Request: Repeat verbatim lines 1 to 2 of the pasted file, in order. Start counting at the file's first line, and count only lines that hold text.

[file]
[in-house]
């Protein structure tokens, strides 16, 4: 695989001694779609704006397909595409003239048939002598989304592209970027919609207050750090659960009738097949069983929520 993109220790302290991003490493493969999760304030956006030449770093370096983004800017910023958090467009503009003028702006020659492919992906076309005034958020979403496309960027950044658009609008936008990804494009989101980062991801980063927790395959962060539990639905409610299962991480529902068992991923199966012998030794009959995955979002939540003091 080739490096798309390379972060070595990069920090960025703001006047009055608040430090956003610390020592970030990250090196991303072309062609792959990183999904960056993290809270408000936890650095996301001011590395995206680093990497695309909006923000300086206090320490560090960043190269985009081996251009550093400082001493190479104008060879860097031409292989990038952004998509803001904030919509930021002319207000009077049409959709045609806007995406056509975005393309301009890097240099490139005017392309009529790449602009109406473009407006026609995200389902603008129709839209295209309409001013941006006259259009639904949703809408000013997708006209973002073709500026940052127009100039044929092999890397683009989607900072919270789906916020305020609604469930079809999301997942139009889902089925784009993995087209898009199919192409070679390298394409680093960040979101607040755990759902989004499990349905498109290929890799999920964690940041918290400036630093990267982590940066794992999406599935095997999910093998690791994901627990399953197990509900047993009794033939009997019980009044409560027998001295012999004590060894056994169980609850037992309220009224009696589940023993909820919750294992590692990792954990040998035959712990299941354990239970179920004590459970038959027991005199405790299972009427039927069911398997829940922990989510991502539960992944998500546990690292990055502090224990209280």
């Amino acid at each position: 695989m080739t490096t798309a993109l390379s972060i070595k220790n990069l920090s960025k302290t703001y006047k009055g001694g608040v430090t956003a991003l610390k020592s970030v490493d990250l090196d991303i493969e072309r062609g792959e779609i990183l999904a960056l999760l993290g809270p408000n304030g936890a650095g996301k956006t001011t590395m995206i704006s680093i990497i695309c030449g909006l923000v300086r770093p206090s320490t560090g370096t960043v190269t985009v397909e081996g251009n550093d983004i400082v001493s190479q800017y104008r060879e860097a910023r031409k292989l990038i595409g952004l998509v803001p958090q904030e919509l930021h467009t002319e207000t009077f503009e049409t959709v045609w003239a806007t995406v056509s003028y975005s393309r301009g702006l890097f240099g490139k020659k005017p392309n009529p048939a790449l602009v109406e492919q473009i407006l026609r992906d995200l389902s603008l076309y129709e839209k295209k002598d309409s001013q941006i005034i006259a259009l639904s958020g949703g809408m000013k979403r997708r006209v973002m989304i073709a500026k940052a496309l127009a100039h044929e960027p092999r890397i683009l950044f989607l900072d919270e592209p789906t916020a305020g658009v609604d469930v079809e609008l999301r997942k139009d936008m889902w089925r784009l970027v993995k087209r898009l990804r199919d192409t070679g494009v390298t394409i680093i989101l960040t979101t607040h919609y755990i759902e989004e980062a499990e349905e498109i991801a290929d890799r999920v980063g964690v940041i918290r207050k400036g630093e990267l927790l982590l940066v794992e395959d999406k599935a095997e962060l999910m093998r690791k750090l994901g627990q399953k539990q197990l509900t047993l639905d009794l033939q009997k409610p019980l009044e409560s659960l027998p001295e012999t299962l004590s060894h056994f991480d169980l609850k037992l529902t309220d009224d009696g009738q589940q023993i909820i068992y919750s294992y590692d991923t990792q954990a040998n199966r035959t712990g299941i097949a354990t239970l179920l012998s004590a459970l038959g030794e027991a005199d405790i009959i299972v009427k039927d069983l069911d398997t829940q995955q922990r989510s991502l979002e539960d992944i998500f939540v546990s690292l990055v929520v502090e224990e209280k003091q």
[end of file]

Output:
[in-house]
């Protein structure tokens, strides 16, 4: 695989001694779609704006397909595409003239048939002598989304592209970027919609207050750090659960009738097949069983929520 993109220790302290991003490493493969999760304030956006030449770093370096983004800017910023958090467009503009003028702006020659492919992906076309005034958020979403496309960027950044658009609008936008990804494009989101980062991801980063927790395959962060539990639905409610299962991480529902068992991923199966012998030794009959995955979002939540003091 080739490096798309390379972060070595990069920090960025703001006047009055608040430090956003610390020592970030990250090196991303072309062609792959990183999904960056993290809270408000936890650095996301001011590395995206680093990497695309909006923000300086206090320490560090960043190269985009081996251009550093400082001493190479104008060879860097031409292989990038952004998509803001904030919509930021002319207000009077049409959709045609806007995406056509975005393309301009890097240099490139005017392309009529790449602009109406473009407006026609995200389902603008129709839209295209309409001013941006006259259009639904949703809408000013997708006209973002073709500026940052127009100039044929092999890397683009989607900072919270789906916020305020609604469930079809999301997942139009889902089925784009993995087209898009199919192409070679390298394409680093960040979101607040755990759902989004499990349905498109290929890799999920964690940041918290400036630093990267982590940066794992999406599935095997999910093998690791994901627990399953197990509900047993009794033939009997019980009044409560027998001295012999004590060894056994169980609850037992309220009224009696589940023993909820919750294992590692990792954990040998035959712990299941354990239970179920004590459970038959027991005199405790299972009427039927069911398997829940922990989510991502539960992944998500546990690292990055502090224990209280």